At the time, Wright was ranked fifth in the world an earmarked for greatness. He was seen as the heir to three-time world champion, Mick Fanning's throne as Australia's next great world title hope. He was one of the most talented and fearless surfers in the world, commanding hundreds of thousands of dollars in sponsorship deals and endorsements from Rip Curl among others. And was from a remarkable family surfing dynasty that boasts sister, Tyler Wright, who would claim the women's World Title in the year of his injury and his brother, Mikey, also one of the most respected freesurfers in the world.


Following the injury, Wright went underground and his family and the sport's governing body, the World Surf League closed ranks around him to protect him from media scrutiny and speculation. The surfing world was left largely in the dark as to what had happened. Alls we knew is that we'd been robbed of one of the sport's absolute superstars overnight.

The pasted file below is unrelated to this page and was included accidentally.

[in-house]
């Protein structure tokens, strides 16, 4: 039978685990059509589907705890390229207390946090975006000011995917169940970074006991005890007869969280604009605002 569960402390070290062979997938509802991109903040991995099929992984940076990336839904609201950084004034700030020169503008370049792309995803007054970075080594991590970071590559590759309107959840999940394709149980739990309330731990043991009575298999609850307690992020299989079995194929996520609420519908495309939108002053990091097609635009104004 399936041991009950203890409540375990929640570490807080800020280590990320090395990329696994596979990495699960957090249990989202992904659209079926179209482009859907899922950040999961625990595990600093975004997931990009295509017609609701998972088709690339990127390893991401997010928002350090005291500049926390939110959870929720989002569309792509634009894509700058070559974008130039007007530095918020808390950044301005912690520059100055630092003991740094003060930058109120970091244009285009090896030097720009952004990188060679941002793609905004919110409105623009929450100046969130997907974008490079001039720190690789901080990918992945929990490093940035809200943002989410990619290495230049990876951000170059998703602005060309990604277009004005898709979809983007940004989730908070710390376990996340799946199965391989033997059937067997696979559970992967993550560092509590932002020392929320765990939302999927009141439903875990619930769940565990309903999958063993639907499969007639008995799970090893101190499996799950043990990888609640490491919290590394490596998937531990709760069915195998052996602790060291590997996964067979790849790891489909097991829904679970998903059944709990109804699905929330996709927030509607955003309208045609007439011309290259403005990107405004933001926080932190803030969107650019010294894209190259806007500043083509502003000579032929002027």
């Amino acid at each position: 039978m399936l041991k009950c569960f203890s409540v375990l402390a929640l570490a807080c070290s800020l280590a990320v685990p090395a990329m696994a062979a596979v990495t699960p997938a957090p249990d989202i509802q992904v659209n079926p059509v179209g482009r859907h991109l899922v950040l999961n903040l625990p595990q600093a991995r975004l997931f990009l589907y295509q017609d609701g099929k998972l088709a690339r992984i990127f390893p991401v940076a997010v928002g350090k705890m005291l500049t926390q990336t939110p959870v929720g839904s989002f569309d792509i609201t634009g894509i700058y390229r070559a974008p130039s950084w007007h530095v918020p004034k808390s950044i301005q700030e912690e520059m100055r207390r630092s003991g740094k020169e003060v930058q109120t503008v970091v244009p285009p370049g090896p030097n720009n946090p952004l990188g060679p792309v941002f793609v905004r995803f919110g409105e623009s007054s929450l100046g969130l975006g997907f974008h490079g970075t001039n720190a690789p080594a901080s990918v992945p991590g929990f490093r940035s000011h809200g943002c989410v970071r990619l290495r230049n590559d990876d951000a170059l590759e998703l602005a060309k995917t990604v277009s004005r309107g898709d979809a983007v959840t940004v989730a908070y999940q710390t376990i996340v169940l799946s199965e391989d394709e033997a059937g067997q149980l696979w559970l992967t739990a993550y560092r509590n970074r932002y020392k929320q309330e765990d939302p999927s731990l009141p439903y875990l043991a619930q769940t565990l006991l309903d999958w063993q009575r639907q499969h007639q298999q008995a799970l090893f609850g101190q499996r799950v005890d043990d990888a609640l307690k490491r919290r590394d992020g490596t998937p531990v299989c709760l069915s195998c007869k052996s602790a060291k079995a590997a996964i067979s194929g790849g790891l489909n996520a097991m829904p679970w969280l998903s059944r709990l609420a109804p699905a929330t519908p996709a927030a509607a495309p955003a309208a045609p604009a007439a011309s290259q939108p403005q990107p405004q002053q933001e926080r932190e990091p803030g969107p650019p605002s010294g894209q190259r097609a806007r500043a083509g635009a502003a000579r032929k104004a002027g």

Doctors say the head traumas incurred from surfing Pipeline for an hour are equivalent to playing NFL for the same amount of time. Others have likened it to the sort of whiplash incurred in a serious car accident. Over the coming months various rumours emerged about his condition suggesting everything from speech impairment, to loss of motor skills, to being forced to teach himself how to surf again. In March of 2016 we got our first window into the recovery process via his Instagram account.

"I went for my first surf a couple days ago. It was the funnest thing in the world. Funny thing is…I couldn't get to my feet," he wrote. "So I just laid there. It was about knee high and the drop was.. well there was none but it felt like I was dropping into 10-foot Teahupo'o."

Prior to the season opening World Tour event on the Gold Coast, he had turned out at a satellite World Qualifying Series event in Newcastle where he showed glimmers of his former self. Then the Quiksilver Pro where he beat three-time World Champ, Mick Fanning, in round three giving the world its first indication that something surreal was about to go down. He went on to defeat 2014 World Champ and form surfer of the event, Brazil's Gabriel Medina in the semi-final before besting best mate and defending Quik Pro champion, Australia's Matt Wilkinson in the final. Cue hysteria.